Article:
Black cancer patients more likely than Whites to have severe COVID

Man in hospital bed with oxygen mask, IV port
Man in hospital bed with oxygen mask, IV port

SeventyFour / iStock

A US study of 3,506 cancer patients infected with SARS-CoV-2 in 2020 shows that Black patients were significantly more likely than their White peers to have severe illness, regardless of demographic and clinical risk factors and cancer type, status, and therapy at COVID-19 diagnosis.

A Tufts University researcher led the study, which was published yesterday in JAMA Network Open, using electronic health records and data from the COVID-19 and Cancer Consortium registry from Mar 17 to Nov 18, 2020. Underlying illnesses such as cancer put COVID-19 patients at higher risk for severe illness and death.

Among all patients, 30% were Black, 50% were women, and median age at COVID-19 diagnosis was 65 years for Black patients and 68 for White patients. Black patients had higher rates of underlying illnesses than White patients, including obesity (45% vs 38%), diabetes (38% vs 24%), and kidney disease (23% vs 16%). Most patients had solid tumors, 20% of which were breast cancer.

Higher rates of ICU admission, ventilation, death

Black patients were more likely than their White peers to have moderate (41% vs 34%) or severe (15% vs 11%) COVID-19 at diagnosis (unweighted odds ratio [OR], 1.34; weighted OR, 1.21). Lung conditions were the most common COVID-19 complication (37% overall), with higher rates among Black, relative to White, patients (42% vs 35%).

Likewise, Black patients had higher rates of acute kidney injury (27% vs 15%) and cardiovascular complications (26% vs 22%) than their White peers. Black patients were less likely than White patients to receive the antiviral drug remdesivir (6% vs 10%) and more likely to receive the antimalarial drug hydroxychloroquine (24% vs 15%), which has been disproven as a treatment for COVID-19.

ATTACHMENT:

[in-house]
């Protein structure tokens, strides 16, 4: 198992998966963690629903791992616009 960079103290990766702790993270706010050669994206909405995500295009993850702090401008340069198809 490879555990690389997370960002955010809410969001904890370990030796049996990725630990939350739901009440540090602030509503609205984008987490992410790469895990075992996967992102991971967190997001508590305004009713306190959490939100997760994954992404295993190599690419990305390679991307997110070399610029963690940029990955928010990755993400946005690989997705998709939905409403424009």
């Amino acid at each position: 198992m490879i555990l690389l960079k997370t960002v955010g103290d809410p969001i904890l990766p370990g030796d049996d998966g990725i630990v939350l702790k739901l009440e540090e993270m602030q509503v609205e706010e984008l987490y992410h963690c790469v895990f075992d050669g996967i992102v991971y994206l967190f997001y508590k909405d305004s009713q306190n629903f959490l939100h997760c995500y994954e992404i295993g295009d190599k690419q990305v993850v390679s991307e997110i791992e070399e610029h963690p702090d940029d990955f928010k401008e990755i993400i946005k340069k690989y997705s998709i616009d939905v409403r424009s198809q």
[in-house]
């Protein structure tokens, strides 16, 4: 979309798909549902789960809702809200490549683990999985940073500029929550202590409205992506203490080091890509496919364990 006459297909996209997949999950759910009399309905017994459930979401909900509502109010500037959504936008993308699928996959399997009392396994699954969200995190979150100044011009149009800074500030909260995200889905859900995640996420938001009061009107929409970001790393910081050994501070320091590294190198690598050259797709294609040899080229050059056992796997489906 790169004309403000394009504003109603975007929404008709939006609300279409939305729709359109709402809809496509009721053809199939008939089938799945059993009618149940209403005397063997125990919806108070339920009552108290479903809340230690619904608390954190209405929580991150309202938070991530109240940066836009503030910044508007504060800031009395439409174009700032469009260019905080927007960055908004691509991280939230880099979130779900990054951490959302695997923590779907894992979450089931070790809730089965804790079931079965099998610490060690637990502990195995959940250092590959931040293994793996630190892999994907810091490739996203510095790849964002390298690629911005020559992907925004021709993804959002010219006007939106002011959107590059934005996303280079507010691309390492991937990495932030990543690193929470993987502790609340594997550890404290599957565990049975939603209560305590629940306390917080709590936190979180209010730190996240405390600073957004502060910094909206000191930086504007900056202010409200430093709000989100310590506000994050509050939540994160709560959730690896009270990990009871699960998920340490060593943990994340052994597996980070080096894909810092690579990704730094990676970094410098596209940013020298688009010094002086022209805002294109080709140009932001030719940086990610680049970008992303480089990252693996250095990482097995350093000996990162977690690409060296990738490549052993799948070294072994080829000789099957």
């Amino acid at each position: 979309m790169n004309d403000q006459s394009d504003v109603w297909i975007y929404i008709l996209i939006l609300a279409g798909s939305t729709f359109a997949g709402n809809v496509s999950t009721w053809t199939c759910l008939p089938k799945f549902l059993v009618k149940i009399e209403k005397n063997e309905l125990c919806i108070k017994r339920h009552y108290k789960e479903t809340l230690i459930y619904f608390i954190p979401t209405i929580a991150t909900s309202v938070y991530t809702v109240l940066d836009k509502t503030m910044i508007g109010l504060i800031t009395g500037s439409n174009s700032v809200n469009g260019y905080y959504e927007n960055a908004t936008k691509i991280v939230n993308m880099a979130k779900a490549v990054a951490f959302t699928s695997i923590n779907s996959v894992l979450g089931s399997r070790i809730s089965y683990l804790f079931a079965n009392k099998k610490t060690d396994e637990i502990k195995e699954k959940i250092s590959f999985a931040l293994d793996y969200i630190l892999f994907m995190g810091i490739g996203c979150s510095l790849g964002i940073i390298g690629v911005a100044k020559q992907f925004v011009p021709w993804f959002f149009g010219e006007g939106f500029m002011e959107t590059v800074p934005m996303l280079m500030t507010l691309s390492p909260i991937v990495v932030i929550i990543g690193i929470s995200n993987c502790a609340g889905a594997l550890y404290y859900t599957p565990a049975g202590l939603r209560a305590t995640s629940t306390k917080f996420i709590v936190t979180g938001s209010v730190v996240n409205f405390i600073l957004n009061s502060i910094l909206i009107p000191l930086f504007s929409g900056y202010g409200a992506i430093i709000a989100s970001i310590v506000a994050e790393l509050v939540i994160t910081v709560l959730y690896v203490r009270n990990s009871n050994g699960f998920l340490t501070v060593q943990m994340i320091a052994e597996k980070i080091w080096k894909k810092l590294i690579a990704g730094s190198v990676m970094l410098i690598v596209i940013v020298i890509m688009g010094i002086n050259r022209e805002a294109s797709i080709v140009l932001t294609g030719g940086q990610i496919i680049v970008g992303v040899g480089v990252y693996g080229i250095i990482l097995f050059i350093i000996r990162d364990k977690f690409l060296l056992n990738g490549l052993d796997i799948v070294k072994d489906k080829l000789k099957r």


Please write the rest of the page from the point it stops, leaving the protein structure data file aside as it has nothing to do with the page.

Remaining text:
Compared with White patients, Black patients had higher rates of hospitalization (65% vs 55%), intensive care unit admission (23% vs 16%), mechanical ventilation (17% vs 10%), and death from any cause (19% vs 17%). Among the 618 patients who died during follow-up, 82% died within 30 days of COVID-19 diagnosis, with a 30-day mortality rate of 17% among Black patients and 13% among their White counterparts.

'Perfect storm' of cancer, COVID, disparities

The study authors noted that racial minorities, especially those who are Black, have had higher rates of COVID-19 infection, hospitalization, and death than their White counterparts. While Black Americans make up 13% of the US population, they make up 20% of COVID-19 cases and 23% of related deaths. Even before the pandemic, Black cancer patients had the highest death rates of all racial groups, the researchers said.

"These findings suggest that, within the framework of structural racism in the US, having cancer and COVID-19 is associated with worse outcomes among Black patients compared with White patients," they wrote.

"Unfortunately, if these same racial inequities in access to medical care hold for cancer screening, in the near future, we are likely to see worsening disparities in rates of advanced stage cancers at diagnosis."

The team defined structural racism as the ways in which societies reinforce discriminatory distribution of resources and attitudes among systems of healthcare, law enforcement, education, employment, benefits, media, and housing.

Racial health disparities are largely a social construct caused by discrimination, senior author Dimpy Shah, MD, PhD, said in a University of Texas at San Antonio news release. "Some of the societal root causes of health disparities, including lack of access to health care, social determinants of health, preexisting comorbidities and access to clinical research, are common to both cancer and COVID-19, and together these two diseases create a perfect storm," she said.

The researchers urged more work addressing the cumulative and synergistic association of racial inequities on clinical outcomes. "This is a call for action to eradicate root causes of racial inequities, within the causal framework of structural racism, to reduce the disproportionate burden of diseases, such as COVID-19 and cancer, among Black patients and, possibly, other minority racial and ethnic groups," they concluded.

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